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Report: Changing Climate Gives NW Big Game "Nowhere to Run"

PHOTO: The warming climate is taking a lethal shot at big-game animals, according to a new report by the National Wildlife Federation that details the effects of heat, drought and disease on eight species beloved by hunters. Photo credit: US Dept. of Agriculture.
PHOTO: The warming climate is taking a lethal shot at big-game animals, according to a new report by the National Wildlife Federation that details the effects of heat, drought and disease on eight species beloved by hunters. Photo credit: US Dept. of Agriculture.
November 14, 2013

PORTLAND, Ore. – Hunters in the Northwest have to be observant just to bag their game – and a new report says this year, they'll also notice plenty of changes in the backcountry that are the result of a planet warming too quickly.

The National Wildlife Federation (NWF) says climate change is affecting big game species in many ways, with a lethal combination of heat, drought and disease.

Robert Brown, past president of The Wildlife Society, says it threatens to undo all the progress that has been made in managing big game populations in the past century.

"This is not some computerized projection by climatologists,” he stresses. “This is a report by field biologists, most of whom are also hunters – the people who spend their lives in the field every day – and they're starting to see these changes happen."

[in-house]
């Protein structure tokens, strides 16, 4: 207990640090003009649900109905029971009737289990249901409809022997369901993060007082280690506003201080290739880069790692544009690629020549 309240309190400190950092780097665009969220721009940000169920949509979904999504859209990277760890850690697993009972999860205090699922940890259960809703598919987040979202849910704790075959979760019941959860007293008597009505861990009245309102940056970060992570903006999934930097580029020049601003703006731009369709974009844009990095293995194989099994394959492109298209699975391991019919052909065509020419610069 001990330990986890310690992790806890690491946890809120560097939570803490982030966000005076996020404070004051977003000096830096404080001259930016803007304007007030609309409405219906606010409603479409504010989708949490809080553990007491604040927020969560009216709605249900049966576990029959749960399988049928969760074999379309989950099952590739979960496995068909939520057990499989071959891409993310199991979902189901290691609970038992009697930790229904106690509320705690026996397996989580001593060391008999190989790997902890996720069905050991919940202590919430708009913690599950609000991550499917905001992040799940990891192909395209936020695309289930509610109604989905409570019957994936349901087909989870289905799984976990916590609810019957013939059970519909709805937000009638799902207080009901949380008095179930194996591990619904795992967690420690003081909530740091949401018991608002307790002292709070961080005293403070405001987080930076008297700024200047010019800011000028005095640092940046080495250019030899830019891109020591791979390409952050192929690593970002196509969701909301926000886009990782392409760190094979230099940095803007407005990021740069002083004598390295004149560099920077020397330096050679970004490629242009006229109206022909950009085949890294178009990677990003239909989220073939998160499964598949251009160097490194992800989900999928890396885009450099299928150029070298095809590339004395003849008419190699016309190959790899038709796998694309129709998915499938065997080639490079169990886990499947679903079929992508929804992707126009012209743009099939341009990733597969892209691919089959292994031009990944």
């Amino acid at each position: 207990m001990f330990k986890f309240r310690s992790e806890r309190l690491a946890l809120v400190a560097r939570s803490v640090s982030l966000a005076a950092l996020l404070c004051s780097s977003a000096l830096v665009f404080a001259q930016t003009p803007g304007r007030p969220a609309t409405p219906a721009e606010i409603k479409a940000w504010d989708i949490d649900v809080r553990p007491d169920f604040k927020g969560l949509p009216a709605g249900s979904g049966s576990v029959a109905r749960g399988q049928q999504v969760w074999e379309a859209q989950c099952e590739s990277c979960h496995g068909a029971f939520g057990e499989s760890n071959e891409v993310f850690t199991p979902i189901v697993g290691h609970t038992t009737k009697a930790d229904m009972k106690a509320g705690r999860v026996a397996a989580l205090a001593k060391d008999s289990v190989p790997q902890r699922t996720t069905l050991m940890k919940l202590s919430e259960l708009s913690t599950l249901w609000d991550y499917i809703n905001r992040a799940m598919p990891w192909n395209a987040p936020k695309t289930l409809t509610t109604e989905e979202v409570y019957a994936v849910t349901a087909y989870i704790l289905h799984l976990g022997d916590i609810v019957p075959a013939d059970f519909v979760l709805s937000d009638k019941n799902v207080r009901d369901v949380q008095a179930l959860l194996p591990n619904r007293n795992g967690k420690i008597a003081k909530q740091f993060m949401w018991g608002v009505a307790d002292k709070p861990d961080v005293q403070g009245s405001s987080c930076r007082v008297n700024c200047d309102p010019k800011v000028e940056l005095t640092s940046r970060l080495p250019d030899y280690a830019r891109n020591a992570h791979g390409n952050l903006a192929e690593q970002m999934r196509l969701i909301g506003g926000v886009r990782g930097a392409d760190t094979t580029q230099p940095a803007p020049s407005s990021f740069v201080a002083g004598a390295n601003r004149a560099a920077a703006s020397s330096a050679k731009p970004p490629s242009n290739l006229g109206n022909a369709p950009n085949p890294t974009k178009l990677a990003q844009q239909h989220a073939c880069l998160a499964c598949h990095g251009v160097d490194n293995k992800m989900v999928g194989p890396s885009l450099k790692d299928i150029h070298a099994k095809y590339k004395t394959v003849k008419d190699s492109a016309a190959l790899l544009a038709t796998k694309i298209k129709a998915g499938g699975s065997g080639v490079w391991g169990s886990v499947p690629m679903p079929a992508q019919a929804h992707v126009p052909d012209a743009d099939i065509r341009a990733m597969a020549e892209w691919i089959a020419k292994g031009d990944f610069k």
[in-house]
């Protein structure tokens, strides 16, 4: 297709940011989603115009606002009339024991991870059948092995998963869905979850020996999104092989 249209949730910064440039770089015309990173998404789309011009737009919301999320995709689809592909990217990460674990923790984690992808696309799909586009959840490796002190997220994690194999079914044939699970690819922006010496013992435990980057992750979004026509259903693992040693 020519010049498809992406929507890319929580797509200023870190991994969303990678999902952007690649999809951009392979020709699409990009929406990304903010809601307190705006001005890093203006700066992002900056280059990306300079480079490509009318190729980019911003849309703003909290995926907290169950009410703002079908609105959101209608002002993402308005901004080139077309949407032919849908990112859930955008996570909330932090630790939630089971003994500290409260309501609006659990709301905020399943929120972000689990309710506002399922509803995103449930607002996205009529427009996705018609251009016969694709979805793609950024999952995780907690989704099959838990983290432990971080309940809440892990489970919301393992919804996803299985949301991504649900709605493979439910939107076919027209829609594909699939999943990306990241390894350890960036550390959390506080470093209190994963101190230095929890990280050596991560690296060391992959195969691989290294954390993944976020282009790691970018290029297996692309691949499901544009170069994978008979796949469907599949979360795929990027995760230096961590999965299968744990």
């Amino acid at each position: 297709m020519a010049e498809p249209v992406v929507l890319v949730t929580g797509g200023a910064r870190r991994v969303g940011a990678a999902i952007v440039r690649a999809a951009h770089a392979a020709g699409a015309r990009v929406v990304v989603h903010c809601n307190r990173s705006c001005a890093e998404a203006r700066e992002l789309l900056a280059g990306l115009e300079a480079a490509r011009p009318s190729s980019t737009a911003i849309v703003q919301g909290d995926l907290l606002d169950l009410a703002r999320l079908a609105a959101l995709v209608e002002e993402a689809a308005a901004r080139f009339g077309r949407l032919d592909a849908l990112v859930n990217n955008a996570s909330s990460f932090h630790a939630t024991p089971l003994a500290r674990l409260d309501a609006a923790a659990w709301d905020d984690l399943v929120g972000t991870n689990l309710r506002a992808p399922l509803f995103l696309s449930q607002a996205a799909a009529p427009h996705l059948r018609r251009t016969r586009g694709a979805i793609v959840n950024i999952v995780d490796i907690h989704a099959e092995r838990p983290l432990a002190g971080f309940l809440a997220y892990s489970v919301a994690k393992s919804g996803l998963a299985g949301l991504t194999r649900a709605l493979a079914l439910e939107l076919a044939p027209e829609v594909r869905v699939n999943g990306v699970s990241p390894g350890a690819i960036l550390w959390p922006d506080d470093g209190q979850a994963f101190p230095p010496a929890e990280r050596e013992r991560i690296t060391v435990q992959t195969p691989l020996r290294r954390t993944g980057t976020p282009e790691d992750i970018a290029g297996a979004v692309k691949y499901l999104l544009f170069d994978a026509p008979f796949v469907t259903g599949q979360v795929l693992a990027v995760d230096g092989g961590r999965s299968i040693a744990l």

The report says warmer temperatures are having a snowball effect – without the snow, changing game animals' migration patterns, food and water sources.

Bart George, a hunting guide and wildlife biologist for the Kalispel tribe, says less snowpack also affects the odds of some species, such as caribou, against wolves.

"They get up in that high country and they're safe from predators, when they're up in the snow, all through the winter,” he explains. “So as the winter shortens, as that time frame goes down, they're spending more time in areas where they're more accessible. You know, obviously, predation goes up."

George adds research in the Northwest is also focusing on smaller species, such as the fisher and the wolverine, that depend on high-elevation snow to survive.

Oregon Fish and Wildlife officials confirmed an outbreak of adenovirus hemorrhagic disease among black-tail deer in Jackson County in September.

It has hit deer in Montana especially hard, where Alexis Bonogovsky lives and hunts. She's the tribal lands program manager for NWF.

"And because hemorrhagic disease occurs mostly during late summer and early fall,” she explains, “what we saw this year was that the season's late freezing temperatures – which are now common – carried the outbreak well into October."

The NWF report says climate change needs to be taken into account in state and federal wildlife management policies and decisions. It also says hunters could do more to advocate for reducing carbon pollution and transitioning to cleaner energy sources.

Chris Thomas, Public News Service - OR